So let's fix some character $c$. We define a polynomial $R_c(x) = \sum_i [T[i] == c] x^i$, that is, we consider only the positions that are equal to $c$ in the text. We do the same for the pattern, but reversed: $S_c(x) = \sum_i [P[i] == c] x^{|P|-1-i}$. It is not hard to see that the coefficient of $x^{|P|-1}$ of $R*S$ is equal to the number of characters $c$ that match if we try to match $P$ at position 0 in $T$, the coefficient of $x^{|P|}$ of $R*S$ is equal to the number of characters $c$ that match if we try to match $P$ at position 1 in $T$, and so on.

Now we just do this for every character and add the result, and we have how many characters match at every position. This requires $|\Sigma|$ polynomial multiplications, so we can achieve $\mathcal O(|\Sigma| (n+m) \log (n + m))$ using FFT.

Complexity: $\mathcal O(|\Sigma| (n+m) \log (n + m))$

## Wildcards

Input: text $T$, pattern $P$. Pattern and text may have wildcards, that match with any other character.
Query: in which positions does $P$ occur in $T$?

This solution is described in https://www.informatika.bg/resources/StringMatchingWithFFT.pdf, and it also uses polynomials. First, if we did not have wildcards, one way to solve matching with FFT is to compute, for every $i$:

$\sum_{j=0}^{m-1}(P[j] - T[i + j])^2$

If this value is zero, then all the terms are zero, so we have a match a position $i$. Now we can expand this out:

$\sum_{j=0}^{m-1}(P[j] - T[i + j])^2 = \sum_{j=0}^{m-1}(P[j]^2 - 2 * P[j] T[i + j] + T[i + j]^2)$

The first term does not depend on $i$, so we can trivially precompute it. The last term is also easy to compute, via prefix sums. The middle term can be computed using polynomial multiplication (FFT), as we did on the last problem.

Not we introduce wildcards. If we define the value of the characters such that the wildcard is zero and the other character are positive, we can see that, for matching at position $i$,

$\sum_{j=0}^{m-1}P[j]T[i+j](P[j] - T[i + j])^2$

Gives us what we want: for this to be zero, every term has to be zero, so every character either matches or at least one is a wildcard, which is exactly what we wanted. Expanding it, we get:

$\sum_{j=0}^{m-1}(P[j]^3T[i+j] - 2P[j]^2T[i+j]^2 + P[j]T[i + j]^3)$

Each of these 3 terms can be computed using FFT: if $R$ and $S$ are the polynomials associated with $P$ and $T$, respectively (like in the previous problem) the first term can be computed as $\lbrace r_i^3\rbrace * S$, the second as $\lbrace r_i^2\rbrace * \lbrace s_i^2\rbrace$, and the last as $R * \lbrace s_i^3\rbrace$. Here $\lbrace r_i^3\rbrace$ means cubing each term of the polynomial. We sum this up for each term that we want to check and if we get zero, this means we have a match.

Complexity: $\mathcal O((n+m) \log (n + m))$

## Conclusion

We have seen several variations of the String Matching Problem. Other variations can get very complicated very quickly, such as trying to update an arbitrary position in the text and maintain, for example, its Suffix Array.

I hope you could learn something from this blog, and feel free to ask for more details on specific parts if needed. Comments (9)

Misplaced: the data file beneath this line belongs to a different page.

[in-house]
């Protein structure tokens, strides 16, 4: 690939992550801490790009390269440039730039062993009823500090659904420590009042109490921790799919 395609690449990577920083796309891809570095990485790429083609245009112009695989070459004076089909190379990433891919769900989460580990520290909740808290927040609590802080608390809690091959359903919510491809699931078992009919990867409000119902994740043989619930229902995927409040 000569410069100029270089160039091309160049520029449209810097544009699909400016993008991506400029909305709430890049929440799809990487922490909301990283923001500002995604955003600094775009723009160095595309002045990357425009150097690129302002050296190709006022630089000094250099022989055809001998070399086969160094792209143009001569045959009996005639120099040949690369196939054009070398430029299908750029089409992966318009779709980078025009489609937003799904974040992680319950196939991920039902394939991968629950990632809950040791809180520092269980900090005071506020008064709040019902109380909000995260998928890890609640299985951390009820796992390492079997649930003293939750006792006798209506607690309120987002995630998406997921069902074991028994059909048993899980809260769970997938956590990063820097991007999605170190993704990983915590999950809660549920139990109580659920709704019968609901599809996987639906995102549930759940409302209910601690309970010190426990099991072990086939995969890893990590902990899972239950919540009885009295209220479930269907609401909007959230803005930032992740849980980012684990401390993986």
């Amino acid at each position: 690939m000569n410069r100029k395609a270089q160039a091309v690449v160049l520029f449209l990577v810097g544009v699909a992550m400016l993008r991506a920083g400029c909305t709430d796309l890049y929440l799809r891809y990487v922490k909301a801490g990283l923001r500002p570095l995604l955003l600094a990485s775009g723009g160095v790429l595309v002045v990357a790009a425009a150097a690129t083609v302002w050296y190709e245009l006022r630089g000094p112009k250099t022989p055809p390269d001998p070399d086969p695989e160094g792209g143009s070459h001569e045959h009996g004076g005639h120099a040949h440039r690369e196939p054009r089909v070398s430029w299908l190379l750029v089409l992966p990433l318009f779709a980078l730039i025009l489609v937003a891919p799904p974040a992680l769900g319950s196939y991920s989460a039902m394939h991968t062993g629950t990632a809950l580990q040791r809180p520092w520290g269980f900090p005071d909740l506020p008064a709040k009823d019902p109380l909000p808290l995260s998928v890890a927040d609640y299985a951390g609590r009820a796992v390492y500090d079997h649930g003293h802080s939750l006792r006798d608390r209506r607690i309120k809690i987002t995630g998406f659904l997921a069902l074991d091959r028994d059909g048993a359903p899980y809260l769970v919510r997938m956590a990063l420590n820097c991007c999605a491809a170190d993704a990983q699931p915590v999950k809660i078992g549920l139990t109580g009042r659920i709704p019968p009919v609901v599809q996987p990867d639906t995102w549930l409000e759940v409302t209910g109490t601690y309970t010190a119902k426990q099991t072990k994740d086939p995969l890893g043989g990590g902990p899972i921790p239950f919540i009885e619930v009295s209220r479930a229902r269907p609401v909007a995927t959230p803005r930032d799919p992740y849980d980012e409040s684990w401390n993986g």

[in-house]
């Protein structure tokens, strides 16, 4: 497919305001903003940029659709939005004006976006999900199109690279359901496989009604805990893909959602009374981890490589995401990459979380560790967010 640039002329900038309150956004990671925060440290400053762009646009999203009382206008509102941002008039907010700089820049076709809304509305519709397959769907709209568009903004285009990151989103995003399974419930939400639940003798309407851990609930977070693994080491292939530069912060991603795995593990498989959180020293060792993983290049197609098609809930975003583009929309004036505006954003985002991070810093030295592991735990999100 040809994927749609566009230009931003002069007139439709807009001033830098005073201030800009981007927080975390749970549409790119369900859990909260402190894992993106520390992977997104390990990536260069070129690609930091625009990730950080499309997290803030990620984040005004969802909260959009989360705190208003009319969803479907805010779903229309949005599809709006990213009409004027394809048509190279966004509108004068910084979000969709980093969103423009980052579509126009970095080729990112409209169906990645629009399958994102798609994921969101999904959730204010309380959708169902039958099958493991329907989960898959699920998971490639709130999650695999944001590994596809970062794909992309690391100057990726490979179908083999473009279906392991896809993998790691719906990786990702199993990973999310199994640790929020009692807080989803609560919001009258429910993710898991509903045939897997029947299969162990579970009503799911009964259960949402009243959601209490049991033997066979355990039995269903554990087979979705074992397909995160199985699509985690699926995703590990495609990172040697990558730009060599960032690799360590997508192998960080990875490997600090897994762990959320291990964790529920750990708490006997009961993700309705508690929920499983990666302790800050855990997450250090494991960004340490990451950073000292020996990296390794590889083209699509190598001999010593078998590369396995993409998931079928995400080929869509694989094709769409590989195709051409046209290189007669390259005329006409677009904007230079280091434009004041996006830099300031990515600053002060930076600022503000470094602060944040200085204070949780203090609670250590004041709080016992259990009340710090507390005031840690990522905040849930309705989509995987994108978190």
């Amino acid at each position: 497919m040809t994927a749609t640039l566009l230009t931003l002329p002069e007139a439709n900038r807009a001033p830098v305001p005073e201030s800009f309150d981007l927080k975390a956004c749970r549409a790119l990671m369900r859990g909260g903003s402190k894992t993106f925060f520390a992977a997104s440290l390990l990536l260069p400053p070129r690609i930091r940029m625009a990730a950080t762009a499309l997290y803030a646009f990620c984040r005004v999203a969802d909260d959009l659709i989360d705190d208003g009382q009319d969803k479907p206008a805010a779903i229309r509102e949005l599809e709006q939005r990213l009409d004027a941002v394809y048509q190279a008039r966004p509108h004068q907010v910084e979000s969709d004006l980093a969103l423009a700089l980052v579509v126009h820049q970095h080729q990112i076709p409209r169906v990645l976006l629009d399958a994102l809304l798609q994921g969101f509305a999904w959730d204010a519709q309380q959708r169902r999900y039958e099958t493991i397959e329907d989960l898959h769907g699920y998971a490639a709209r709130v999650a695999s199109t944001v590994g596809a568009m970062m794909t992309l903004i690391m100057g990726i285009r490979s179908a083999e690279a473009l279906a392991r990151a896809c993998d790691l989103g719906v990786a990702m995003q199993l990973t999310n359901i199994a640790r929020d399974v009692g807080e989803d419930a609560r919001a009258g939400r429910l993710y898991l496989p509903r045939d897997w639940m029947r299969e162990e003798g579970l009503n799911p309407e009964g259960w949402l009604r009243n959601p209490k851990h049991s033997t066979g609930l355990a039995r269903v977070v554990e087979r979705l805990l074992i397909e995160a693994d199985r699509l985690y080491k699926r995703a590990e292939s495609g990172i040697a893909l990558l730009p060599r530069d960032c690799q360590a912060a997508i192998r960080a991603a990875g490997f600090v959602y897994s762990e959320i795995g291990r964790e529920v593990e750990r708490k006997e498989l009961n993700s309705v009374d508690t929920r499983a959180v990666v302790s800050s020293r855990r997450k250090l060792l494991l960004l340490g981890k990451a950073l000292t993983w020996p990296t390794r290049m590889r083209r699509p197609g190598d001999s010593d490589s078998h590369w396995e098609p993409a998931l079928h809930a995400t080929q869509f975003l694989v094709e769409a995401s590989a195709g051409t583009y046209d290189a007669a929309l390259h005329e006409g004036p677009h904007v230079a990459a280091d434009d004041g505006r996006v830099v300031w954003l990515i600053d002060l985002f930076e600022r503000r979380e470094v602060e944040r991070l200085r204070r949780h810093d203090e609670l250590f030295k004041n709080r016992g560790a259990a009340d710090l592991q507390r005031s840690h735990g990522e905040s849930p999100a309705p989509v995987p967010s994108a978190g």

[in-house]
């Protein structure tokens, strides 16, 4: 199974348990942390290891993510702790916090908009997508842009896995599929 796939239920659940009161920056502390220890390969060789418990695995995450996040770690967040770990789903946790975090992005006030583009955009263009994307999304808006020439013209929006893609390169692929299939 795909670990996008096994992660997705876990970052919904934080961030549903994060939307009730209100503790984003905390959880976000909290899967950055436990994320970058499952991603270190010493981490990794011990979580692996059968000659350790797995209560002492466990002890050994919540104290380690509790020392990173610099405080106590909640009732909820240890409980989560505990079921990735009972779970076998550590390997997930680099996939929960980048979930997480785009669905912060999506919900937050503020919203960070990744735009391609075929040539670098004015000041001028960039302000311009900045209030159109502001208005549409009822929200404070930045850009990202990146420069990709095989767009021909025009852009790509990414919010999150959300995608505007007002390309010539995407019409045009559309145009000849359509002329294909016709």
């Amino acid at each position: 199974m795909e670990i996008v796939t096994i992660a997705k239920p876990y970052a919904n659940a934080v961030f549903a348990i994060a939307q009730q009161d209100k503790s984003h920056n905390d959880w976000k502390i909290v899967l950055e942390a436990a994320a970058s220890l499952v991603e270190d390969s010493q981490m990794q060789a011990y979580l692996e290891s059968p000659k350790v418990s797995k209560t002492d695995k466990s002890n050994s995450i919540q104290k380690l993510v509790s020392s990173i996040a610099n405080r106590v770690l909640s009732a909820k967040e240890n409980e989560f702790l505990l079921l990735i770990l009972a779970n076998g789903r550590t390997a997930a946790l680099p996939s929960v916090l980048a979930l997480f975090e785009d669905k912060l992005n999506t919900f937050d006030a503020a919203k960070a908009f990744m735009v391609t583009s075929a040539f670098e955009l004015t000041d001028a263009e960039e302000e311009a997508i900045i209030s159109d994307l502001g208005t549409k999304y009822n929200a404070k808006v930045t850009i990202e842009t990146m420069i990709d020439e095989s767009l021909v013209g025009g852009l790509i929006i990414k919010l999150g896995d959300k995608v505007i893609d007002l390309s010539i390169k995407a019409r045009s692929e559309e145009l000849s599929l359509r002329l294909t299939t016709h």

» About the k mismatches problem:We can remove the sigma factor by using some sort of sqrt decomposition. For characters that appear less than sqrt((N+M)*log) times in the pattern and text, iterate through all the pairs (position in pattern, position in text) that it appears. For characters that appear more than that, use FFT. This ends up being O(N^1.5 * sqrt(log)).Is it possible to solve it even faster?
•  » » It is open if there is $O(n^{1.5-\epsilon})$ algorithm for counting mismatches at every position. So no one knows :)There are some nontrivial algorithms with running time depending on both $n$ and $k$, for example $O(n\sqrt{k}\log n)$ isn't super hard.
 » Thanks for your blog, it is awesome!I didn't know the wildcard task can be solved like that, it is far more elegant than the one on cp-algo which use some complex numbers.(and I'm not sure whether we can do FFT on polynomial with complex coefficient)
•  » » 10 months ago, # ^ | ← Rev. 2 →   You should be able to do FFT for a polynomial in $\mathbb{C}$.
 » The 2D version of the wildcard matching directly appeared in the last ICPC World Finals: link
 » The Pattern Query problem can be solved in $\mathcal{O}(n + m)$ using Aho-Corasick by considering the tree created by the suffix links. We create the AC, saving the nodes in it corresponding to each pattern $P_i$. Then we run the text through the AC, saving for each node how often it occurred. Now the number of occurrences for each $P_i$ is the sum over the subtree (in the suffix link tree) rooted at its node in the AC. We can either do a DFS over the tree or, perhaps simpler, propagate the occurrence count up the tree following the suffix links.
•  » » Oh, you are right, I forgot to mention that it had to be done online! Otherwise, yeah, we could just use Aho-Corasick.
 » Fun fact about Aho-Corasick: If the total size of the input is $S$, and you consider suffix links to nearest "terminal" vertices, the length of the suffix path is $O(\sqrt S)$ for any vertex of the trie, because they all have distinct length and there may be only $\sqrt S$ distinct lengths that sum up to $S$. This allows to e.g. very easily represent the given text $T$ as a concatenation of minimum or maximum amount of given words in $O(T \sqrt S)$.
 » A more challenging variant: Pattern Matching in A Minor “Low Space” Embrace yourself! :)